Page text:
VS.

Rime vs. Rhyme

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Rimenoun

(meteorology) Ice formed by the rapid freezing of cold water droplets of fog onto a cold surface.

Rhymenoun

Rhyming verse (poetic form)

‘Many editors say they don't want stories written in rhyme.’;

Rimenoun

(meteorology) A coating or sheet of ice so formed.

Rhymenoun

A thought expressed in verse; a verse; a poem; a tale told in verse.

‘Tennyson’s rhymes’;

Rimenoun

A film or slimy coating.

Rhymenoun

(countable) A word that rhymes with another.

‘Norse poetry is littered with rhymes like "sól ... sunnan".’; ‘Rap makes use of rhymes such as "money ... honey" and "nope ... dope".’;

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Rimenoun

Number.

Rhymenoun

A word that rhymes with another, in that it is pronounced identically with the other word from the vowel in its stressed syllable to the end.

‘"Awake" is a rhyme for "lake".’;

Rimenoun

Rhyme.

‘Samuel Taylor Coleridge wrote The Rime of the Ancient Mariner in the 18th century.’;

Rhymenoun

(uncountable) Rhyming: sameness of sound of part of some words.

‘The poem exhibits a peculiar form of rhyme.’;

Rimenoun

(linguistics) The second part of a syllable, from the vowel on, as opposed to the onset.

Rhymenoun

(linguistics) rime

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Rimenoun

A step of a ladder; a rung.

Rhymenoun

(obsolete) Number.

Rimenoun

A rent or long aperture; a chink; a fissure; a crack.

Rhymeverb

(ambitransitive) To compose or treat in verse; versify.

Rimeverb

To freeze or congeal into hoarfrost.

Rhymeverb

Of a word, to be pronounced identically with another from the vowel in its stressed syllable to the end.

‘"Creation" rhymes with "integration" and "station".’;

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Rimeverb

obsolete form of rhyme

Rhymeverb

(reciprocal) Of two or more words, to be pronounced identically from the vowel in the stressed syllable of each to the end of each.

‘"Mug" and "rug" rhyme.’; ‘"India" and "windier" rhyme with each other in non-rhotic accents.’; ‘I rewrote the story to make it rhyme.’;

Rimenoun

A rent or long aperture; a chink; a fissure; a crack.

Rhymeverb

To number; count; reckon.

Rimenoun

White frost; hoarfrost; congealed dew or vapor.

‘The trees were now covered with rime.’;

Rhymenoun

An expression of thought in numbers, measure, or verse; a composition in verse; a rhymed tale; poetry; harmony of language.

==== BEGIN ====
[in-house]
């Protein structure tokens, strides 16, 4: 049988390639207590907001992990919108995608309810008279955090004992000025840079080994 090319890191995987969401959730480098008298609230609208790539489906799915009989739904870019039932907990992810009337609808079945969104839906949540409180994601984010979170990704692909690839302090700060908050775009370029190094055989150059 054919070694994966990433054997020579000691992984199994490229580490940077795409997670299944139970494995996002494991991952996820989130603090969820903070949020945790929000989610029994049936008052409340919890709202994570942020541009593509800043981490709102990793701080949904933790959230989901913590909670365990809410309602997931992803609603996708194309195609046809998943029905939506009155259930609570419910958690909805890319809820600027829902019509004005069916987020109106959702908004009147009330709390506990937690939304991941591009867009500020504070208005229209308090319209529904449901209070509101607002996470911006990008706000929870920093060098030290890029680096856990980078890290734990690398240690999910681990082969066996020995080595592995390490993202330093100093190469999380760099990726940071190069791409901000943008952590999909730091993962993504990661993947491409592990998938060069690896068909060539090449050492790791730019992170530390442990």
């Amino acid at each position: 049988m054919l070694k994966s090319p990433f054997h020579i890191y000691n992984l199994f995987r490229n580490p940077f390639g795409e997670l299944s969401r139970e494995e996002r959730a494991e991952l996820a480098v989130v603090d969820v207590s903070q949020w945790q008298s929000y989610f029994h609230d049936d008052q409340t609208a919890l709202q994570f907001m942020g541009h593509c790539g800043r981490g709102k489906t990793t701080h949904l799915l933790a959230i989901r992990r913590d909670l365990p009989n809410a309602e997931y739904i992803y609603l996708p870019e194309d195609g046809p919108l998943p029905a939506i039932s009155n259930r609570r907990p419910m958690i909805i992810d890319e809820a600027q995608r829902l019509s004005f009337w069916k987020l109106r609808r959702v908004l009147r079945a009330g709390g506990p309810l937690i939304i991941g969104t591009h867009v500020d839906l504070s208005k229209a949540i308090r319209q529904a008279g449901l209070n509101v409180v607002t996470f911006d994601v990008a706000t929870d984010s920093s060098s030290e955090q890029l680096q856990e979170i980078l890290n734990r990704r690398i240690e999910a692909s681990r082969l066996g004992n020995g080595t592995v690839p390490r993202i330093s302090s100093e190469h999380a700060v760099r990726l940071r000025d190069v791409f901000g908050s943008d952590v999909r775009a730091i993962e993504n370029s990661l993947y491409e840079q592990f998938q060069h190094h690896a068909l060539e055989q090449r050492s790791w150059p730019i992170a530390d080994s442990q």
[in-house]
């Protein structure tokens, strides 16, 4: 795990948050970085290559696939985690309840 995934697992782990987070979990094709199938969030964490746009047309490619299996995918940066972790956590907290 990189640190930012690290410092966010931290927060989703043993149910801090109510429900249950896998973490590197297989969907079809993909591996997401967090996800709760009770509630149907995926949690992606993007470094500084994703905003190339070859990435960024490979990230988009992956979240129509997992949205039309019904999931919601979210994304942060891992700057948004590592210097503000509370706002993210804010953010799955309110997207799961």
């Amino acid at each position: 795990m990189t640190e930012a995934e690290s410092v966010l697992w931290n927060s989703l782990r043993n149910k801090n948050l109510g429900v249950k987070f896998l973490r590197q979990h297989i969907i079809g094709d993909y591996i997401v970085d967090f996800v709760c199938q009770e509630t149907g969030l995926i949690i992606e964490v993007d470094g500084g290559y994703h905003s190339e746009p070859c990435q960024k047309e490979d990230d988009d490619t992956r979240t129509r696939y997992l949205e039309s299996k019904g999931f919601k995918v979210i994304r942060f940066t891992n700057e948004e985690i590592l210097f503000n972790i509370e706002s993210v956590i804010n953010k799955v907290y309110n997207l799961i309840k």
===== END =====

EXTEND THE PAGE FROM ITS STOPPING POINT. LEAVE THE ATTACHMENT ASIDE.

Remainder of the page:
‘A ryme I learned long ago.’; ‘He knewHimself to sing, and build the lofty rime.’;

Rimenoun

A step or round of a ladder; a rung.

Rhymenoun

Correspondence of sound in the terminating words or syllables of two or more verses, one succeeding another immediately or at no great distance. The words or syllables so used must not begin with the same consonant, or if one begins with a vowel the other must begin with a consonant. The vowel sounds and accents must be the same, as also the sounds of the final consonants if there be any.

‘For rhyme with reason may dispense,And sound has right to govern sense.’;

Rimenoun

Rhyme. See Rhyme.

Rhymenoun

Verses, usually two, having this correspondence with each other; a couplet; a poem containing rhymes.

Rimeverb

To freeze or congeal into hoarfrost.

Rhymenoun

A word answering in sound to another word.

Rimeverb

To rhyme. See Rhyme.

Rhymeverb

To make rhymes, or verses.

‘There marched the bard and blockhead, side by side,Who rhymed for hire, and patronized for pride.’;

Rimenoun

ice crystals forming a white deposit (especially on objects outside)

Rhymeverb

To accord in rhyme or sound.

‘And, if they rhymed and rattled, all was well.’;

Rimenoun

correspondence in the sounds of two or more lines (especially final sounds)

Rhymeverb

To put into rhyme.

Rimeverb

be similar in sound, especially with respect to the last syllable;

‘hat and cat rhyme’;

Rhymeverb

To influence by rhyme.

‘Hearken to a verser, who may chanceRhyme thee to good.’;

Rimeverb

compose rhymes

Rhymenoun

correspondence in the sounds of two or more lines (especially final sounds)

Rimenoun

frost formed on cold objects by the rapid freezing of water vapour in cloud or fog.

Rhymenoun

a piece of poetry

Rimenoun

hoar frost

‘the rime was thick and crisp on the grass’;

Rhymeverb

compose rhymes

Rimenoun

archaic spelling of rhyme

Rhymeverb

be similar in sound, especially with respect to the last syllable;

‘hat and cat rhyme’;

Rimeverb

cover (an object) with hoar frost

‘he does not brush away the frost that rimes his beard’;

Rhymenoun

correspondence of sound between words or the endings of words, especially when these are used at the ends of lines of poetry

‘poetic features such as rhythm, rhyme, and alliteration’;

Rimeverb

archaic spelling of rhyme

Rhymenoun

a short poem in which the sound of the word or syllable at the end of each line corresponds with that at the end of another

‘Harriet sang Ben little rhymes’;

Rhymenoun

rhyming poetry or verse

‘the clues were written in rhyme’;

Rhymenoun

a word that has the same sound as another

‘‘gravel’ can be interpreted as an absurd rhyme for ‘travel’’;

Rhymeverb

(of a word, syllable, or line) have or end with a sound that corresponds to another

‘balloon rhymes with moon’;

Rhymeverb

(of a poem or song) be composed in rhyme

‘the poem would have been better if it rhymed’;

Rhymeverb

put a word together with (another word that has a corresponding sound), as when writing poetry

‘I'm not sure about rhyming perestroika with balalaika’;

Rhymeverb

compose verse or poetry

‘Musa rhymed and sang’;

Rhyme

A rhyme is a repetition of similar sounds (usually, exactly the same sound) in the final stressed syllables and any following syllables of two or more words. Most often, this kind of perfect rhyming is consciously used for artistic effect in the final position of lines within poems or songs.

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